For IUI, the male partner’s sperm is collected and then injected into the female partner, usually on two consecutive days at the time of ovulation. IVF, on the other hand, is a more involved process and can be broken down into four steps: using medications to stimulate the ovaries to produce multiple mature eggs; surgically removing the eggs; fertilizing and incubating the eggs; and returning the eggs to the uterus by means of a catheter.
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Posted by Brigham and Women's Hospital September 25, 2013
Freezing eggs is one option for cancer patients who want to preserve their fertility.
Today’s post is written by Dr. Elizabeth Ginsburg, a physician at the Center for Infertility and Reproductive Surgery at Brigham and Women’s Hospital. She discusses fertility preservation options for patients who may need to put parenthood on hold while they undergo treatment for cancer.
Recently, I saw a young woman who was diagnosed with non-Hodgkin’s lymphoma. After undergoing tests and meeting with her oncologist, it was determined she would need chemotherapy. However, the chemotherapy was expected to put her at risk for infertility. Though this woman is not married, she has always wanted children. Her oncologist referred her to me for a consultation.
Cancer is a frightening diagnosis, and although cure rates have improved dramatically, many treatments increase the risk of infertility or may cause sterility in both men women. Studies have shown that for some young men and women facing cancer treatment, the loss of fertility can be as devastating as the cancer diagnosis itself. Fortunately, there are methods which can help cancer patients preserve their fertility.
For men, sperm can be banked (or frozen) for future use as part of in vitro fertilization (IVF). IVF is very effective and the likelihood of having a healthy baby using this technique is excellent.
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Posted by Brigham and Women's Hospital June 10, 2013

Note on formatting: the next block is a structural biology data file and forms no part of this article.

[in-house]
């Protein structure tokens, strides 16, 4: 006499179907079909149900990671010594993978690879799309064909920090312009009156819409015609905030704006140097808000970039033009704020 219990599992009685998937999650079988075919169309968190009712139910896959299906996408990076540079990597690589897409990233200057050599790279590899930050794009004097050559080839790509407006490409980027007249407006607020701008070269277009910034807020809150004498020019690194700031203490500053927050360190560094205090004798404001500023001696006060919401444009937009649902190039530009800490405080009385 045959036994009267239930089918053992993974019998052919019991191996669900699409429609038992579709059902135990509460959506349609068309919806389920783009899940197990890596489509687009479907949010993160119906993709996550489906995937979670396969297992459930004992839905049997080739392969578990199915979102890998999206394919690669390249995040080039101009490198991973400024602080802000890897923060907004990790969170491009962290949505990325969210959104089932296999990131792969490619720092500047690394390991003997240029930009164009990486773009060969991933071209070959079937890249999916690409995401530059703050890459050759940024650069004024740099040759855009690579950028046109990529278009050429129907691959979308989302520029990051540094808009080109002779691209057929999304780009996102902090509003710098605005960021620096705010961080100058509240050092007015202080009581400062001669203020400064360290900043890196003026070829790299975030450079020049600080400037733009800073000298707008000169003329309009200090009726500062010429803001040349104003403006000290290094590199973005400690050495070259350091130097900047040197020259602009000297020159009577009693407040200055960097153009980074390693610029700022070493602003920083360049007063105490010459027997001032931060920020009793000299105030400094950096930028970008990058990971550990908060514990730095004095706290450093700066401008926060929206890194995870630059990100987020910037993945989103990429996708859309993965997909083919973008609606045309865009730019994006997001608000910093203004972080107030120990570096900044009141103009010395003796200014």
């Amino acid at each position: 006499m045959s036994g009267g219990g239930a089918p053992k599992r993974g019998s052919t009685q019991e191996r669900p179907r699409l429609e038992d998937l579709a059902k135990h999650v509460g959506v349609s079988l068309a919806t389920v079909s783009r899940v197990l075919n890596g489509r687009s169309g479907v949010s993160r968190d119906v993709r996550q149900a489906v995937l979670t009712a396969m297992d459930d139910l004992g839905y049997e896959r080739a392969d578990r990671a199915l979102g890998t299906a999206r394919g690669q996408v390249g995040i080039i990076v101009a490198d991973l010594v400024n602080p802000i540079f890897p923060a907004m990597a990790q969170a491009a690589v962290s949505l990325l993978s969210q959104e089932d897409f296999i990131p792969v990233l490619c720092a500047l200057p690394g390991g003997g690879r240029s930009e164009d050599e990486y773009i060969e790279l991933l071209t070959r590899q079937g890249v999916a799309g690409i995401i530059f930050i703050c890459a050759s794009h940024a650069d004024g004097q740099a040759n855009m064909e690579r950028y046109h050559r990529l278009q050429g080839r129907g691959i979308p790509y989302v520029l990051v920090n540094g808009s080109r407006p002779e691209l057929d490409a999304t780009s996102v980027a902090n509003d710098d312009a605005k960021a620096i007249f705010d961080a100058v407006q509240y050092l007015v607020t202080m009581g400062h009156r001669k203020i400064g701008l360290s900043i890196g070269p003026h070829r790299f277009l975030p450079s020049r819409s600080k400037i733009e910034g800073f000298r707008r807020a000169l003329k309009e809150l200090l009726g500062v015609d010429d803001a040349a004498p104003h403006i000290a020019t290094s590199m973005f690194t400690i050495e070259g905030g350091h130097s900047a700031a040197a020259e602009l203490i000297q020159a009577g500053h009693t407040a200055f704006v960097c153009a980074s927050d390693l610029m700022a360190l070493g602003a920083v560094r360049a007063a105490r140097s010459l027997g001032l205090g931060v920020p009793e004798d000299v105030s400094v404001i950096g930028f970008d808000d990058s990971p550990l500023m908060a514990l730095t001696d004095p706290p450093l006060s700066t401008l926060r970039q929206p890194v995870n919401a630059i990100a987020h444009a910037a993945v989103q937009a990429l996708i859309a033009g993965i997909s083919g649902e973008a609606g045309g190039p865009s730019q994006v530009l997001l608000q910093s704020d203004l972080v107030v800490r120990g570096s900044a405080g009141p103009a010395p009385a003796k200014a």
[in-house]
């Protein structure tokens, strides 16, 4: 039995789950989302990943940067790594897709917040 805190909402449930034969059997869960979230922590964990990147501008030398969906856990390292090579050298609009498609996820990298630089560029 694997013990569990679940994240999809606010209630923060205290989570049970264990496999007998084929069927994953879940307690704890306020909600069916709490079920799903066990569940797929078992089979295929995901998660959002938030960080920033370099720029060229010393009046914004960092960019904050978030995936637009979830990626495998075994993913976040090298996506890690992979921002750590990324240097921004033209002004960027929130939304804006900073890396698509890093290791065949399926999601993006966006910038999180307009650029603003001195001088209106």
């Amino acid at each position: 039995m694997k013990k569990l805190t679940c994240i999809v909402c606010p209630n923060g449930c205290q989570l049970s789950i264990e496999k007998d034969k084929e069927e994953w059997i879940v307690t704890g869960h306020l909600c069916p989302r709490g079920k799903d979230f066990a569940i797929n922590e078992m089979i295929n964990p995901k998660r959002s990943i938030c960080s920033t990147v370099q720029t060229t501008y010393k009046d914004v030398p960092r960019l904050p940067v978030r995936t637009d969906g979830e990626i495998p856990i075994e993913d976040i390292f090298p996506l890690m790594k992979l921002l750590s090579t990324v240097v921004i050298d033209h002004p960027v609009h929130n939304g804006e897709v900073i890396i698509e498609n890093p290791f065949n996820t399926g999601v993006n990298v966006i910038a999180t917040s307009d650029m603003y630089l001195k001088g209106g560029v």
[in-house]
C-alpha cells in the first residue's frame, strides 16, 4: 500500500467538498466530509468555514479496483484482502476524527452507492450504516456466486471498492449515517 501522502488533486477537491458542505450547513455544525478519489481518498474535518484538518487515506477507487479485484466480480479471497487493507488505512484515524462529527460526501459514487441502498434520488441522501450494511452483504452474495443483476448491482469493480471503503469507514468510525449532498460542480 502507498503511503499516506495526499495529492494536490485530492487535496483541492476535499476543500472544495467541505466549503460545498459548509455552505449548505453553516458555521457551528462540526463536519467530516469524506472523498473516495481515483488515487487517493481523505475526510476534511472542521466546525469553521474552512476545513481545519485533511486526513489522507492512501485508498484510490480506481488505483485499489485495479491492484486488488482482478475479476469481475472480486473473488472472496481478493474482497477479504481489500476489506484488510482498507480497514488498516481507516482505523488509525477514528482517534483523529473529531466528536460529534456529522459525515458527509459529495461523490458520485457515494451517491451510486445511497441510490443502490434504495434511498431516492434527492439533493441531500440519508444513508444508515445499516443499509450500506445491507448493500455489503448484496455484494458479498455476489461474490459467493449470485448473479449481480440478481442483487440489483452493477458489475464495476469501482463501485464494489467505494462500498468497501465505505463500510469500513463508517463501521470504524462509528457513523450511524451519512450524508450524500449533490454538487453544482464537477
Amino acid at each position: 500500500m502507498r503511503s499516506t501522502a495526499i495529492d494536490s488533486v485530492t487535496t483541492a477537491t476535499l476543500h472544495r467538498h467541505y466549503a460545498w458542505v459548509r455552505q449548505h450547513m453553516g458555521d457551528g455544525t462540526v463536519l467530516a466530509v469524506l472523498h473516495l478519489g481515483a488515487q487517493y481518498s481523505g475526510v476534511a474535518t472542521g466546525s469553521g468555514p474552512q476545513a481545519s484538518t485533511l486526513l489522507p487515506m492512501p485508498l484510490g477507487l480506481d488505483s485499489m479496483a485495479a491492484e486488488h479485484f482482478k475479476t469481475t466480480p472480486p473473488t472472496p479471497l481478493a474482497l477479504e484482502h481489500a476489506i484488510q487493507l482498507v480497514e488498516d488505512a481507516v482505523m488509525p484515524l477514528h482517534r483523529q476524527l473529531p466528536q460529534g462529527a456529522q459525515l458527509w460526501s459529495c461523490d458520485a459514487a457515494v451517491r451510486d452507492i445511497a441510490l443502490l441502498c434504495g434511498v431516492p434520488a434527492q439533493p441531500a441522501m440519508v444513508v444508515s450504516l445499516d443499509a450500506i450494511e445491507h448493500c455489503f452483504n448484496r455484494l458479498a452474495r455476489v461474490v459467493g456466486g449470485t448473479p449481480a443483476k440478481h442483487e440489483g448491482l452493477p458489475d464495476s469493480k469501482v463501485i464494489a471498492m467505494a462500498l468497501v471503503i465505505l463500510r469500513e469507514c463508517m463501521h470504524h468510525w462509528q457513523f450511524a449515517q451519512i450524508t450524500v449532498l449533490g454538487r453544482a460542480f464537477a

Don't forget the other half of the fertility equation - male fertility.
Today’s post was written by Dr. Elena Yanushpolsky, an infertility specialist with the Center for Infertility and Reproductive Surgery at Brigham and Women’s Hospital (BWH). Dr. Yanushpolsky is also the Director of the BWH Center for Infertility and Reproductive Surgery at South Shore Hospital in South Weymouth.
A couple, both about 33 years old, recently came to my clinic after trying to conceive for 18 months without success. After evaluating both of them, we learned that their inability to conceive was due to the husband’s infertility. This couple’s situation is not unusual. In 20-25 percent of cases, infertility can be attributed exclusively to male factor problems, and an additional 10 percent of couples have male infertility in addition to other factors.
The first step in evaluating whether male infertility is a factor is a detailed health history. Once adequate sexual performance has been confirmed, the next step is a semen analysis. This test measures several characteristics of a man’s sperm, including the number of sperm (volume and concentration), the shape of the sperm (morphology), and the ability of sperm to move (motility). If the results of the semen analysis are abnormal, the test is repeated in three to four weeks. If the second test is abnormal, a man will be referred to a urologist for further evaluation.